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How to Prevent Paver Projects from Failing


What would cause areas of a beautiful dry-laid paver project to caved in or sink? We’ll give you the answer in a second. But we can’t tell you the number of homes we have seen where this occurred on the porch stoop and/or walks. Some of these porch floors had areas where the pavers were so caved in that the floor was literally falling apart.

 

Paver Porch Stoop & Paver Walk Failure

Dry laid paver projects are very popular with homeowners, as a way to add value, beauty, architectural detailing, and enjoyment to a home. Pavers can be manufactured from concrete, or made of clay. In a dry laid application, the pavers are not mortared, but installed with sand joints and a bedding of sand underneath.

Pavers are only the decorative finish of a hard surface; they are not the structural part of the surface, just as the hardwood flooring in your house is not the structural part of the floor.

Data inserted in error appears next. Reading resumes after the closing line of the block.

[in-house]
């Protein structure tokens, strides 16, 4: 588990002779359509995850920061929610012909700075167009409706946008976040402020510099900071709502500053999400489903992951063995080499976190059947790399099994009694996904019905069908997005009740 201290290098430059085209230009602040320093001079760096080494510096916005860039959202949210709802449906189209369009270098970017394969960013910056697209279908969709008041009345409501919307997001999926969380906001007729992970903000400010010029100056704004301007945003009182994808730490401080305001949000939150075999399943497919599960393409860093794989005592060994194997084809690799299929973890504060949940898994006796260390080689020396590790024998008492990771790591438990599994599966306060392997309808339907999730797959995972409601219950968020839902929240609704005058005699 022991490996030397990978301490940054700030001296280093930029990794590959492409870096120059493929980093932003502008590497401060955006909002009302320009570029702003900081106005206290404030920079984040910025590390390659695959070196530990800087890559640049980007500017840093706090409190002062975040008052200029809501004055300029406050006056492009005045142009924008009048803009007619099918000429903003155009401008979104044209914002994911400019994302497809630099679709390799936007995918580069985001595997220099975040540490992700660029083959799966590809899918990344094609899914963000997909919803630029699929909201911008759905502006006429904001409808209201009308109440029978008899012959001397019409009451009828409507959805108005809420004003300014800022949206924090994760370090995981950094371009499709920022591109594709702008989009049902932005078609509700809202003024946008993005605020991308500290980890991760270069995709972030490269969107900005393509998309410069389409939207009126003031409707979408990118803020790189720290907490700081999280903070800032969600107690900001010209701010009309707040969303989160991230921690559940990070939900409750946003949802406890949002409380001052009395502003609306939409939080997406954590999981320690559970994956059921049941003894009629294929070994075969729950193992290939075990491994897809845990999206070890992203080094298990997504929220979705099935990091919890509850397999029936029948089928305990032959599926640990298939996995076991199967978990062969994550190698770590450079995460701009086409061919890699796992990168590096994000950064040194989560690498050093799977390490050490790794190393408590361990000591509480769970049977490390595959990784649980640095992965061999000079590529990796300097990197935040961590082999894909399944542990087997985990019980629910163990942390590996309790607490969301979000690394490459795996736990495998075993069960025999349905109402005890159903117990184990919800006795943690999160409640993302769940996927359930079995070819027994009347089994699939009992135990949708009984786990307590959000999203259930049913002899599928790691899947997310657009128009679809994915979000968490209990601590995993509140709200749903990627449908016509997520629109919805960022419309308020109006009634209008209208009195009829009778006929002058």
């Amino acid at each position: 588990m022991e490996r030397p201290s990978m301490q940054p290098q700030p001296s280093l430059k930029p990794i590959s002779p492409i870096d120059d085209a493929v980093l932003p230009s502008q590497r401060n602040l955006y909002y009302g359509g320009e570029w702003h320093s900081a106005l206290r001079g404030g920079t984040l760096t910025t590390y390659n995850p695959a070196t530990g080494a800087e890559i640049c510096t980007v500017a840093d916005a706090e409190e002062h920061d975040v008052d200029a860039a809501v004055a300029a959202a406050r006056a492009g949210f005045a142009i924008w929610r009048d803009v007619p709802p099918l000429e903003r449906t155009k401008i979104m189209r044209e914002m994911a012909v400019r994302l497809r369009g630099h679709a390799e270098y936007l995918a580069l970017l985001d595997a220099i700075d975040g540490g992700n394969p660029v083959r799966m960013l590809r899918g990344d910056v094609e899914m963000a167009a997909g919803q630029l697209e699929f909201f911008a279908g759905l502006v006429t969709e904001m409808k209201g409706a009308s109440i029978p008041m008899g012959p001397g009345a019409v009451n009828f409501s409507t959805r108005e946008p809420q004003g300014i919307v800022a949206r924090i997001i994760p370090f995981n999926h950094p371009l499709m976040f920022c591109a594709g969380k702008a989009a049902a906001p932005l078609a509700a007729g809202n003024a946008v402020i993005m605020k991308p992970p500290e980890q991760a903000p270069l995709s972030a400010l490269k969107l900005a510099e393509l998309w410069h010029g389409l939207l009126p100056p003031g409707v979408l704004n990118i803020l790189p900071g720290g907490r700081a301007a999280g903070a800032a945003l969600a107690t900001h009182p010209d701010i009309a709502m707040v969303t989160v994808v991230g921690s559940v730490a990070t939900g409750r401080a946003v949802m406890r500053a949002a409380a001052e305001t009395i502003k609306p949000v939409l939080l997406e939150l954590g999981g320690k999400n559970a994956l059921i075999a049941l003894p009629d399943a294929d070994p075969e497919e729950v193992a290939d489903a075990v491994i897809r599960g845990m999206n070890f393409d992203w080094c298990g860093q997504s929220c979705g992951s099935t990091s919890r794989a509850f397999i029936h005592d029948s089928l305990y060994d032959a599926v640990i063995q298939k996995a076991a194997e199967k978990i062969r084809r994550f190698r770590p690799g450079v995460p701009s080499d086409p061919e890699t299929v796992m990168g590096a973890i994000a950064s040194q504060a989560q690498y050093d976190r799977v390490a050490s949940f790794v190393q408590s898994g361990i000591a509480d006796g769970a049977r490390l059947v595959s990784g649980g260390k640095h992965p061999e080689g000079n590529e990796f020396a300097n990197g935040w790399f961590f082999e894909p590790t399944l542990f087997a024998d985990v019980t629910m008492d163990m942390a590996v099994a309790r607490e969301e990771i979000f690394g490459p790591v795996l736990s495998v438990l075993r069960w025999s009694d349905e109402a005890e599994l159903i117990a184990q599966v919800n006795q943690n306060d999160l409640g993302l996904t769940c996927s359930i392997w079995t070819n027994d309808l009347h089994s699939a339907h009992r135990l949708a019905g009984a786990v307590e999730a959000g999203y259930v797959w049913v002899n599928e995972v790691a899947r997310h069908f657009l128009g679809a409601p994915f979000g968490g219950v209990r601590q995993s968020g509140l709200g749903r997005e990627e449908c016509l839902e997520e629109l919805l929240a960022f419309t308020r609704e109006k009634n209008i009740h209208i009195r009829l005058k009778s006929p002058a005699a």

The cause for the failure of those paver projects is what is below the pavers – and that is a sub-standard base, the absence of a base, and/or a poorly prepared subgrade (ground) below the base. Any or all of these conditions will result in structural failure of the pavement. For more information, read our article on aggregate base for pavements.

If your contractor wants to install the pavers, for example, just using a bed of sand right on top of the ground, or perhaps tells you that the project only requires a couple inches of loose gravel for a base, a warning flag should go up, and it would benefit you to find another contractor.

A dry laid paver project installed by a professional contractor should include:

  • properly preparing the subgrade – tamping and firming the ground, and filling in any low spots or voids
  • aggregate base – a crushed aggregate mix of  stone ranging in size from 1” to tiny granular fines; the correct depth of base will depend on the load-weight the paver surface will have to carry; aggregate bases for driveways are greater in depth than bases for a walk or patio
  • paver restraint edging (used for walks, driveways, patios) – What is paver restraint edging?
  • sand bedding – usually 1 ½” deep
  • pavers – after the pavers are installed, sand is swept across them to fill the joints

We can only guess that many homeowners may not know how a paver project should be constructed, and as a result they may be paying for inferior workmanship.

 

 

 

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